Premature Discontinuation of Prospective Clinical Studies Approved by a Research Ethics Committee – A Comparison of Randomised and Non-Randomised Studies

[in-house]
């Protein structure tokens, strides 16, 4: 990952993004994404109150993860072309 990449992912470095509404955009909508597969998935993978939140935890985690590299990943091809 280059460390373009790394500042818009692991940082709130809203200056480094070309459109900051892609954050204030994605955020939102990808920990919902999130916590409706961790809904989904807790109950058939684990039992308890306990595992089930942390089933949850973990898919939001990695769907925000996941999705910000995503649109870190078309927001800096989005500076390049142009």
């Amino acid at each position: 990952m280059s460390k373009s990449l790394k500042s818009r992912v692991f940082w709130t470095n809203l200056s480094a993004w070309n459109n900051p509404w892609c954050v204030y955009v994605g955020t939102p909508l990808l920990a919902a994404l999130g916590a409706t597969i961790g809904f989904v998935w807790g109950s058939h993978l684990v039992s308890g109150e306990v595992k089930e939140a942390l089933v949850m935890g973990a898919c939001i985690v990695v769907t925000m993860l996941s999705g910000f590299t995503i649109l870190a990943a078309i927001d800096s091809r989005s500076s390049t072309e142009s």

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BACKGROUND: Premature discontinuation of clinical studies affects about 25% of randomised controlled trials (RCTs) which raises concerns about waste of scarce resources for research. The risk of discontinuation of non-randomised prospective studies (NPSs) is yet unclear. OBJECTIVES: To compare the proportion of discontinued studies between NPSs and RCTs that received ethical approval. METHODS: We systematically surveyed prospective longitudinal clinical studies that were approved by a single REC in Freiburg, Germany between 2000 and 2002. We collected study characteristics, identified subsequent publications, and surveyed investigators to elucidate whether a study was discontinued and, if so, why. RESULTS: Of 917 approved studies, 547 were prospective longitudinal studies (306 RCTs and 241 NPSs). NPSs were on average smaller than RCTs, more frequently single centre and pilot studies, and less frequently funded by industry. NPSs were less frequently discontinued than RCTs: 32/221 (14%) versus 78/288 (27%, p<0.001, missing data excluded). Poor recruitment was the most frequent reason for discontinuation in both NPSs (36%) and RCTs (37%). CONCLUSIONS: Compared to RCTs, NPSs were at lower risk for discontinuation. Measures to reliably predict, sustain, and stimulate recruitment could prevent discontinuation of many RCTs but also of some NPSs.
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